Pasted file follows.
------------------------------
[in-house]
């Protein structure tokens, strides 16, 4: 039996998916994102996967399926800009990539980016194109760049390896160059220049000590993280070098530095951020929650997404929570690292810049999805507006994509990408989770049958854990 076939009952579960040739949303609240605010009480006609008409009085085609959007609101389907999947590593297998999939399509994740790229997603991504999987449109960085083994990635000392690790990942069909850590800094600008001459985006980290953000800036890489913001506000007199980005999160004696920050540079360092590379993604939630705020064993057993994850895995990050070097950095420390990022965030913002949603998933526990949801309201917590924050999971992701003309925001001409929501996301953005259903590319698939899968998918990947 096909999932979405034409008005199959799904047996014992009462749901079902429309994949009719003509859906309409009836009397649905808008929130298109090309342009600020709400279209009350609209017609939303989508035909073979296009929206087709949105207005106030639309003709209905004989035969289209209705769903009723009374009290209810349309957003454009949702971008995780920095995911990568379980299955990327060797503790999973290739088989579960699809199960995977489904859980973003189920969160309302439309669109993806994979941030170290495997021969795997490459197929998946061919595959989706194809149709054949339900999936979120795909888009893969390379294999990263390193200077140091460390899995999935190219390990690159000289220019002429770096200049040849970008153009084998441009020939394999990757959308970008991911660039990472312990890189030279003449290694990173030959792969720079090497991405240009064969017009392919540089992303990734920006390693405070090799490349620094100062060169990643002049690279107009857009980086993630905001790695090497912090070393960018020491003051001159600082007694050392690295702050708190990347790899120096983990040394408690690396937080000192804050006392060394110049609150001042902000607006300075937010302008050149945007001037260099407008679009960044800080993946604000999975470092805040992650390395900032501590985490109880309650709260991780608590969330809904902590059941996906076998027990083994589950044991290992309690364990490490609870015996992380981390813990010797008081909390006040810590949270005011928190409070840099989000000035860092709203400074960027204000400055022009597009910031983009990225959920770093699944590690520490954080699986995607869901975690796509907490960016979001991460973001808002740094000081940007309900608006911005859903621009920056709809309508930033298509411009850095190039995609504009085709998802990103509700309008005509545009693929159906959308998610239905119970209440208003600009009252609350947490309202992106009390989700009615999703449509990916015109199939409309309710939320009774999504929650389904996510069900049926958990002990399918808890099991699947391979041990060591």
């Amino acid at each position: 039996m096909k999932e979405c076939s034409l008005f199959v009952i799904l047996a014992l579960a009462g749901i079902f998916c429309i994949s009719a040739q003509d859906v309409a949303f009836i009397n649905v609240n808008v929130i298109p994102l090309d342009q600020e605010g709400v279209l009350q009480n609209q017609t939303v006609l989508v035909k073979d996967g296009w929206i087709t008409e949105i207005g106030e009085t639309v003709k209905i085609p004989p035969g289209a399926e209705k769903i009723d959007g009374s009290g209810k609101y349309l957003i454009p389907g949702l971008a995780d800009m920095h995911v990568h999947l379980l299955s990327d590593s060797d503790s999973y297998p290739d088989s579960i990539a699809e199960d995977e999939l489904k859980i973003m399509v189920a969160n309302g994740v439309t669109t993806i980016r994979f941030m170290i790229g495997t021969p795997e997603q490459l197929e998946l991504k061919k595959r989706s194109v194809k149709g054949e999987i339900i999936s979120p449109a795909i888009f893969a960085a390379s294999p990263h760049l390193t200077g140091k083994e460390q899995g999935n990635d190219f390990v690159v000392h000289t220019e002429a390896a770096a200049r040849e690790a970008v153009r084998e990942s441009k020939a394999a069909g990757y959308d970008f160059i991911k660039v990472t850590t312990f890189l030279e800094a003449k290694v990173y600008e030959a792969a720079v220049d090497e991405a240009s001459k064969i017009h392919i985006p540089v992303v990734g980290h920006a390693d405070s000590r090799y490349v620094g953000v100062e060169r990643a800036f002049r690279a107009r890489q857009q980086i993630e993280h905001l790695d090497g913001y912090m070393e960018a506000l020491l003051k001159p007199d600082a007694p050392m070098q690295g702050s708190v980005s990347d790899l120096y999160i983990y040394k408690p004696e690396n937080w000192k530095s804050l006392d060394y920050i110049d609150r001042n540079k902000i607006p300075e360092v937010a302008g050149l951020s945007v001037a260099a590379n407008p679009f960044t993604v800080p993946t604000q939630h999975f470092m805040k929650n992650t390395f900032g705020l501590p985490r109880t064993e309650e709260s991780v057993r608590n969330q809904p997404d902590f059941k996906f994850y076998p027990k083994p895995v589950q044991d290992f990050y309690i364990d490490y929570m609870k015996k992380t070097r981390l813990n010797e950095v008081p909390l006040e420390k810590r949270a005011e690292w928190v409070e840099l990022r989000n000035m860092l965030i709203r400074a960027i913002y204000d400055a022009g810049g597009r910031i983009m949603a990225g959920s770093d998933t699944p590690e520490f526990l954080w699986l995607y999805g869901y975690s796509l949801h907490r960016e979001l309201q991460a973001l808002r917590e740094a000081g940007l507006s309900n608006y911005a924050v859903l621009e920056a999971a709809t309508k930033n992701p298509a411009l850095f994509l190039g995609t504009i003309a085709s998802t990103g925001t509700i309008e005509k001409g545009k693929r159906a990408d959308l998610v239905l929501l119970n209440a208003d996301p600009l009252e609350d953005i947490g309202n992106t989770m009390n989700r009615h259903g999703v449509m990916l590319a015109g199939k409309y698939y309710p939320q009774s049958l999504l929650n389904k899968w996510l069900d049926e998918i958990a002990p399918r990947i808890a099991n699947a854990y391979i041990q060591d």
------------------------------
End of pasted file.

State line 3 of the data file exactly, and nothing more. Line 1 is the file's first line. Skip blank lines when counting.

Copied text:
């Amino acid at each position: 039996m096909k999932e979405c076939s034409l008005f199959v009952i799904l047996a014992l579960a009462g749901i079902f998916c429309i994949s009719a040739q003509d859906v309409a949303f009836i009397n649905v609240n808008v929130i298109p994102l090309d342009q600020e605010g709400v279209l009350q009480n609209q017609t939303v006609l989508v035909k073979d996967g296009w929206i087709t008409e949105i207005g106030e009085t639309v003709k209905i085609p004989p035969g289209a399926e209705k769903i009723d959007g009374s009290g209810k609101y349309l957003i454009p389907g949702l971008a995780d800009m920095h995911v990568h999947l379980l299955s990327d590593s060797d503790s999973y297998p290739d088989s579960i990539a699809e199960d995977e999939l489904k859980i973003m399509v189920a969160n309302g994740v439309t669109t993806i980016r994979f941030m170290i790229g495997t021969p795997e997603q490459l197929e998946l991504k061919k595959r989706s194109v194809k149709g054949e999987i339900i999936s979120p449109a795909i888009f893969a960085a390379s294999p990263h760049l390193t200077g140091k083994e460390q899995g999935n990635d190219f390990v690159v000392h000289t220019e002429a390896a770096a200049r040849e690790a970008v153009r084998e990942s441009k020939a394999a069909g990757y959308d970008f160059i991911k660039v990472t850590t312990f890189l030279e800094a003449k290694v990173y600008e030959a792969a720079v220049d090497e991405a240009s001459k064969i017009h392919i985006p540089v992303v990734g980290h920006a390693d405070s000590r090799y490349v620094g953000v100062e060169r990643a800036f002049r690279a107009r890489q857009q980086i993630e993280h905001l790695d090497g913001y912090m070393e960018a506000l020491l003051k001159p007199d600082a007694p050392m070098q690295g702050s708190v980005s990347d790899l120096y999160i983990y040394k408690p004696e690396n937080w000192k530095s804050l006392d060394y920050i110049d609150r001042n540079k902000i607006p300075e360092v937010a302008g050149l951020s945007v001037a260099a590379n407008p679009f960044t993604v800080p993946t604000q939630h999975f470092m805040k929650n992650t390395f900032g705020l501590p985490r109880t064993e309650e709260s991780v057993r608590n969330q809904p997404d902590f059941k996906f994850y076998p027990k083994p895995v589950q044991d290992f990050y309690i364990d490490y929570m609870k015996k992380t070097r981390l813990n010797e950095v008081p909390l006040e420390k810590r949270a005011e690292w928190v409070e840099l990022r989000n000035m860092l965030i709203r400074a960027i913002y204000d400055a022009g810049g597009r910031i983009m949603a990225g959920s770093d998933t699944p590690e520490f526990l954080w699986l995607y999805g869901y975690s796509l949801h907490r960016e979001l309201q991460a973001l808002r917590e740094a000081g940007l507006s309900n608006y911005a924050v859903l621009e920056a999971a709809t309508k930033n992701p298509a411009l850095f994509l190039g995609t504009i003309a085709s998802t990103g925001t509700i309008e005509k001409g545009k693929r159906a990408d959308l998610v239905l929501l119970n209440a208003d996301p600009l009252e609350d953005i947490g309202n992106t989770m009390n989700r009615h259903g999703v449509m990916l590319a015109g199939k409309y698939y309710p939320q009774s049958l999504l929650n389904k899968w996510l069900d049926e998918i958990a002990p399918r990947i808890a099991n699947a854990y391979i041990q060591d």